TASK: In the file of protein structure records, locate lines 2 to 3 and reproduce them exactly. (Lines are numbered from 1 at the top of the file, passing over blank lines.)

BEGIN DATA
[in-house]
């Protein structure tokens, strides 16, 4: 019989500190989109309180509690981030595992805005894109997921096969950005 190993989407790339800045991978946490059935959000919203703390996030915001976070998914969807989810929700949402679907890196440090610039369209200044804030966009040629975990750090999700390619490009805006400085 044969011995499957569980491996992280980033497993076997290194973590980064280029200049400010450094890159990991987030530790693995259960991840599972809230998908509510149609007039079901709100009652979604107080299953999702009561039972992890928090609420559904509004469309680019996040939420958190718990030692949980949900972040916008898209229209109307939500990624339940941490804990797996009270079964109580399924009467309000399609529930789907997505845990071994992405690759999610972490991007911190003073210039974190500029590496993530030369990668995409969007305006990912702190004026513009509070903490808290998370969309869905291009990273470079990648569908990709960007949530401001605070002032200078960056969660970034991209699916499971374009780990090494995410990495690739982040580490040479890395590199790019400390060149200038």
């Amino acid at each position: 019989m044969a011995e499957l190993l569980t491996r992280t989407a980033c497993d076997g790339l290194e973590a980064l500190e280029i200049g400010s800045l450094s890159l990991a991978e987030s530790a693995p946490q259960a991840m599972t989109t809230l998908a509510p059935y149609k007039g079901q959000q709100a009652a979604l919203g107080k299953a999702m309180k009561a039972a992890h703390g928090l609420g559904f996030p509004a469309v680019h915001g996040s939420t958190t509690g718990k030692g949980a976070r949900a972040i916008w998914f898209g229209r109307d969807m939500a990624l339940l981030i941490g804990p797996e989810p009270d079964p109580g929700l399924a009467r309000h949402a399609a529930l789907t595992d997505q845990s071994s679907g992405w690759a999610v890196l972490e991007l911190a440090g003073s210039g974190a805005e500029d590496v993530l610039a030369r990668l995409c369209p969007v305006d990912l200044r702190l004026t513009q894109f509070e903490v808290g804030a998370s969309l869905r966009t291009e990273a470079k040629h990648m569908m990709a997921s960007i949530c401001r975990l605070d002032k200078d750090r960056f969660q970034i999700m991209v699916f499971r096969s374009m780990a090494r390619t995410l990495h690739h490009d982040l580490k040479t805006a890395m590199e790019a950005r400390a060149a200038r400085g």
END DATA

């Protein structure tokens, strides 16, 4: 019989500190989109309180509690981030595992805005894109997921096969950005 190993989407790339800045991978946490059935959000919203703390996030915001976070998914969807989810929700949402679907890196440090610039369209200044804030966009040629975990750090999700390619490009805006400085 044969011995499957569980491996992280980033497993076997290194973590980064280029200049400010450094890159990991987030530790693995259960991840599972809230998908509510149609007039079901709100009652979604107080299953999702009561039972992890928090609420559904509004469309680019996040939420958190718990030692949980949900972040916008898209229209109307939500990624339940941490804990797996009270079964109580399924009467309000399609529930789907997505845990071994992405690759999610972490991007911190003073210039974190500029590496993530030369990668995409969007305006990912702190004026513009509070903490808290998370969309869905291009990273470079990648569908990709960007949530401001605070002032200078960056969660970034991209699916499971374009780990090494995410990495690739982040580490040479890395590199790019400390060149200038």
């Amino acid at each position: 019989m044969a011995e499957l190993l569980t491996r992280t989407a980033c497993d076997g790339l290194e973590a980064l500190e280029i200049g400010s800045l450094s890159l990991a991978e987030s530790a693995p946490q259960a991840m599972t989109t809230l998908a509510p059935y149609k007039g079901q959000q709100a009652a979604l919203g107080k299953a999702m309180k009561a039972a992890h703390g928090l609420g559904f996030p509004a469309v680019h915001g996040s939420t958190t509690g718990k030692g949980a976070r949900a972040i916008w998914f898209g229209r109307d969807m939500a990624l339940l981030i941490g804990p797996e989810p009270d079964p109580g929700l399924a009467r309000h949402a399609a529930l789907t595992d997505q845990s071994s679907g992405w690759a999610v890196l972490e991007l911190a440090g003073s210039g974190a805005e500029d590496v993530l610039a030369r990668l995409c369209p969007v305006d990912l200044r702190l004026t513009q894109f509070e903490v808290g804030a998370s969309l869905r966009t291009e990273a470079k040629h990648m569908m990709a997921s960007i949530c401001r975990l605070d002032k200078d750090r960056f969660q970034i999700m991209v699916f499971r096969s374009m780990a090494r390619t995410l990495h690739h490009d982040l580490k040479t805006a890395m590199e790019a950005r400390a060149a200038r400085g």